The bulge of land between the Thames Estuary and the Wash, flat but far from featureless, sits aside from the main north-south axis through Britain, and for that reason it has succeeded in maintaining and preserving its distinctive architecture, traditions and rural character in both cities and countryside.
East Anglia’s name derives from the Angles, the people from northern Germany who settled here during the 5th and 6th centuries. East Anglians – Queen Boadicea in the 1st century and Oliver Cromwell in the 17th century – were famous for their stubbornness and their refusal to bow to constituted authority. During the Civil War, East Anglia was Cromwell’s most reliable source of support. The hardy people who made a difficult living hunting and fishing in the swampy fens, which were drained in the 17th century, were called the Fen Tigers. After draining, the peaty soil proved ideal for arable farming and many of the region’s towns and cities grew prosperous on the agricultural wealth, including Norwich. The sea also plays a prominent role in east Anglian life.
In modern times, the area has become a center of recreational sailing, both off the coast and on the inland waterway system known as the Norfolk Broads. East Anglia is also home to one of Britain’s top universities: Cambridge.
Let’s start exploring East Anglia with Peterborough Cathedral that was founded as Medeshampstede Abbey by King Peada of Mercia in 655 as one of the first centres of Christianity in central England. The monastic settlement with which the church was associated lasted until it was destroyed by Vikings in 870. Although damaged during the struggle between the Norman invaders and local folk-hero, Hereward the Wake, it was repaired, and continued to thrive until destroyed by an accidental fire in 1116. This event necessitated the building of a new church in the Norman style, begun by Abbot John de Sais in 1118. By 1193 the building was completed to the western end of the Nave, including the central tower and the decorated wooden ceiling of the nave. The ceiling, completed between 1230 and 1250, still survives. It is unique in Britain and one of only four such ceilings in the whole of Europe.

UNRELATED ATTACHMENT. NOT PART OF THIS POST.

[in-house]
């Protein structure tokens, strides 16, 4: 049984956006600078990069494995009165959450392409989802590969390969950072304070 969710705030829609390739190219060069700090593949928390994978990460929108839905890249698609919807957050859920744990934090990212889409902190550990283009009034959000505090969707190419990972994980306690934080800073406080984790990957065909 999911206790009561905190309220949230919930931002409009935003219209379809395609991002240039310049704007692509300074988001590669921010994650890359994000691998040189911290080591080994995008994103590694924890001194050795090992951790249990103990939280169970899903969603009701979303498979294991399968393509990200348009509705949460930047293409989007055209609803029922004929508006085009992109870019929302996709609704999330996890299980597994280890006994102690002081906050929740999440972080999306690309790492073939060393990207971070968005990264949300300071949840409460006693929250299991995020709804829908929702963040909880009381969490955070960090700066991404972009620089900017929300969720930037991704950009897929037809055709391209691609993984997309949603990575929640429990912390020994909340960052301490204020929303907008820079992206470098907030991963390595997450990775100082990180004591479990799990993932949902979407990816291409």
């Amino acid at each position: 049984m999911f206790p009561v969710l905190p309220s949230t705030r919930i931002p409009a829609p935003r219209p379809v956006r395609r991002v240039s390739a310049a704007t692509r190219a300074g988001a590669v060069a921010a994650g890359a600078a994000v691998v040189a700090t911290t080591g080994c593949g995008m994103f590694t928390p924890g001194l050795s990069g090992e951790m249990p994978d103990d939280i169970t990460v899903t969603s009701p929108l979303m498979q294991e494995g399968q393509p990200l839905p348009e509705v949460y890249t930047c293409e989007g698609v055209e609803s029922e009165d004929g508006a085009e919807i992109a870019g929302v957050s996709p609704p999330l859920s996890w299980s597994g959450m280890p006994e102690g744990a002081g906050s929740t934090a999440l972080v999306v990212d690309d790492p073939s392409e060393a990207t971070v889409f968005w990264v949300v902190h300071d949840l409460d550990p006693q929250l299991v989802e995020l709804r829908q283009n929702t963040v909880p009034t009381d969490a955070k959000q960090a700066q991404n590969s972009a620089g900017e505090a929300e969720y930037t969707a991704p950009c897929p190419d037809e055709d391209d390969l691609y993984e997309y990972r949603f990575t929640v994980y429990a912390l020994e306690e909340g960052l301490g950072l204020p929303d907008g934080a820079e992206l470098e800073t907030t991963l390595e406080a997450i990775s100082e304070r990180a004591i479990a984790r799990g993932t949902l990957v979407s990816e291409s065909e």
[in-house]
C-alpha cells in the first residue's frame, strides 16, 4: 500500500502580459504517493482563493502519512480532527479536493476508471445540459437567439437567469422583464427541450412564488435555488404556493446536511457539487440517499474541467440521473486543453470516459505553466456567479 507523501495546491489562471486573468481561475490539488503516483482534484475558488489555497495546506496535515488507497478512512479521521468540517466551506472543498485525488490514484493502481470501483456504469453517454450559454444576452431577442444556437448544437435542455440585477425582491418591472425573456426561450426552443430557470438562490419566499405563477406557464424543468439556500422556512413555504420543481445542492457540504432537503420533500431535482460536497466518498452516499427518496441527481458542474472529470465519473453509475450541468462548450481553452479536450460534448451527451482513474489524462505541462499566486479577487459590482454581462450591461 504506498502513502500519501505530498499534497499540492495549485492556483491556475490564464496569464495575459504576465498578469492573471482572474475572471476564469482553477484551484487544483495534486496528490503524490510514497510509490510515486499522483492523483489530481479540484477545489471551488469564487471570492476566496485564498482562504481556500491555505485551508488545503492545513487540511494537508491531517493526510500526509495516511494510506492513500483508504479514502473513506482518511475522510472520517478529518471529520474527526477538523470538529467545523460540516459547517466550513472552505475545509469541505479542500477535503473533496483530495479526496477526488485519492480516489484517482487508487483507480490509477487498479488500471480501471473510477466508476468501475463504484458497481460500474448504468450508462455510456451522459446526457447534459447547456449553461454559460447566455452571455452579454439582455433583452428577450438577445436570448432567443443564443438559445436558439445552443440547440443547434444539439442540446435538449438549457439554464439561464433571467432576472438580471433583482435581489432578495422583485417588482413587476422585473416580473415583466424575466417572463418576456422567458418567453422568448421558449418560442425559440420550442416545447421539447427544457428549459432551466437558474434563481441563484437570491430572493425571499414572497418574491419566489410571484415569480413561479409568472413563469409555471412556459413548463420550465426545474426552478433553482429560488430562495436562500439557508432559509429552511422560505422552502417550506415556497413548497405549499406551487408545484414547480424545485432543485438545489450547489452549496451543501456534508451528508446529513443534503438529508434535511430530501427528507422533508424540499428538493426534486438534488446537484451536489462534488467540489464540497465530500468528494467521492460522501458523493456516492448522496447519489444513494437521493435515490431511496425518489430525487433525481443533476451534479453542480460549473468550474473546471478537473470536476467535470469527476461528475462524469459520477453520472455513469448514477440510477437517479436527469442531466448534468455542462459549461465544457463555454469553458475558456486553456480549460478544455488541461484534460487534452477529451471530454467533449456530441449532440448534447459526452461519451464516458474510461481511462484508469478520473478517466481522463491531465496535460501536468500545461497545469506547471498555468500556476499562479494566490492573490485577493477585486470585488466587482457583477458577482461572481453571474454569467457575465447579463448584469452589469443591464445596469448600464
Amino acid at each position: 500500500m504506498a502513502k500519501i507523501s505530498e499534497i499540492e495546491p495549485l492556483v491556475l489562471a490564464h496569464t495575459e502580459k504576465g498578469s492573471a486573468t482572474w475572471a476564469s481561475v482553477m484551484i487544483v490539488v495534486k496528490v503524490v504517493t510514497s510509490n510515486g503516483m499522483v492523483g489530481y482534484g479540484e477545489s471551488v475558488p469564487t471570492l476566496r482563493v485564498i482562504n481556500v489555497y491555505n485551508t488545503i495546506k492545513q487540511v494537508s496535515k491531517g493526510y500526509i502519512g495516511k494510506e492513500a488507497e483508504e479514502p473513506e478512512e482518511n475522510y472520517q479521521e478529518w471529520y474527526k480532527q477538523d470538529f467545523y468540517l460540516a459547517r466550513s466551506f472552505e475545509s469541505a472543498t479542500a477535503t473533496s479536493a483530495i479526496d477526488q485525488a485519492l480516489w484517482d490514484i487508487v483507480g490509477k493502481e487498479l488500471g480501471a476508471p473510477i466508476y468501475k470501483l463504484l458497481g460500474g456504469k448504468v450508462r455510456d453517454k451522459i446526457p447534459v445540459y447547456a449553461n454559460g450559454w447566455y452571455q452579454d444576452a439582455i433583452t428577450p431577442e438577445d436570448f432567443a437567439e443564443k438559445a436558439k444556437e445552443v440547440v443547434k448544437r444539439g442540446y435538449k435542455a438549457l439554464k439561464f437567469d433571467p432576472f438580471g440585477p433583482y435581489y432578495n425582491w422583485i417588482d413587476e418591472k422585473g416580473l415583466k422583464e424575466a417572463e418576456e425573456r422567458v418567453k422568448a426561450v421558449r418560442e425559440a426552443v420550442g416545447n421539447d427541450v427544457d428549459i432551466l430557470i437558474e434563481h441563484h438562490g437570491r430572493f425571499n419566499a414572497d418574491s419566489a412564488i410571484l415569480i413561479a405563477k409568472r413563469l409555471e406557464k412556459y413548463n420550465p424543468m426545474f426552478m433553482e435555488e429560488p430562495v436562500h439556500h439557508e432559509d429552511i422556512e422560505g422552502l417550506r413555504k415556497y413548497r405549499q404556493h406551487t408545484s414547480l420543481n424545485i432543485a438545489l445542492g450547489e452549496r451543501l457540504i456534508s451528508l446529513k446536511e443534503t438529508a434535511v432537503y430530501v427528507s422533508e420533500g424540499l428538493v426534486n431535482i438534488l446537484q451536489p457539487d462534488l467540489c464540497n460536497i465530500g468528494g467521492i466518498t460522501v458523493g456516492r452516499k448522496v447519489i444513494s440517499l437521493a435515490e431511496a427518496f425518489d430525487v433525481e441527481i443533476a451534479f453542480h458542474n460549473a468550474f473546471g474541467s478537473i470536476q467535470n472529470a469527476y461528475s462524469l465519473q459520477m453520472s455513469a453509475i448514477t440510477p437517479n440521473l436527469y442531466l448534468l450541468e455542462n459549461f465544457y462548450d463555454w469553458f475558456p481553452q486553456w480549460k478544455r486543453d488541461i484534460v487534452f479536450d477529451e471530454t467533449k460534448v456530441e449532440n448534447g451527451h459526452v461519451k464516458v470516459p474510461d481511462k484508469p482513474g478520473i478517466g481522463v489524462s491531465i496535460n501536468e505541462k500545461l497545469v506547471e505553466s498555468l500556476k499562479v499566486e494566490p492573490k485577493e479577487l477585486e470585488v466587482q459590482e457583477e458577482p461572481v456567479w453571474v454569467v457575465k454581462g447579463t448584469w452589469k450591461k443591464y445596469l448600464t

The Abbey’s relics included the supposed arm of St Oswald and various contact relics of Thomas Becket, brought from Canterbury in a special reliquary by its Prior Benedict (who had witnessed Becket’s assassination) when he was ‘promoted’ to Abbot of Peterborough. In 1541, following Henry VIII’s Dissolution of the Monasteries, the relics were lost but the church survived by being selected as the cathedral of the new Diocese of Peterborough. This may have been related to the fact that Henry’s former queen, Katherine of Aragon, had been buried there in 1536. Her grave can still be seen, and is nowadays honoured by visitors and often decorated with flowers and pomegranates (her symbol). It carries the legend “Katharine the Queen”, a title she was denied at the time of her death. In 1587, the body of Mary Queen of Scots was also buried here after her execution at nearby Fotheringhay Castle, but was later removed to Westminster Abbey on the orders of her son, King James I of England.
Then our walk goes to Ely – the city rich in history, charm and beauty and the jewel in the crown of the Fens. Formerly an island and surrounded by dramatic lowland fens, the city rises into the big wide-open skies. Dominating the skyline is one of the England most beautiful and largest Cathedrals. This medieval cathedral is known locally as the ‘Ship of the Fens’ and is famous for its unique Octagon tower, which when lit can be seen for tens of miles. Within the cathedral itself there is the Stained Glass Museum, which now houses the national collection of British stained glass.
Ely’s most famous historical resident was of course Oliver Cromwell who lived in Ely for 10 years. The Cromwell family left in 1647, but you can still visit their house, the only remaining home of Cromwell with the exeption of Hampton Court Palace in London. It has been restored showing how Cromwell and his family would have lived. The house is comprised of eight period rooms including a reconstructed 17th Century Kitchen, Cromwell’s study and the famous haunted bedroom that portrays Oliver Cromwell on his deathbed. The commentary tells the sad story of his death and his subsequent exhumation and decapitation. Watch the portrait at the side of the four poster bed change from Cromwell to the Death Mask!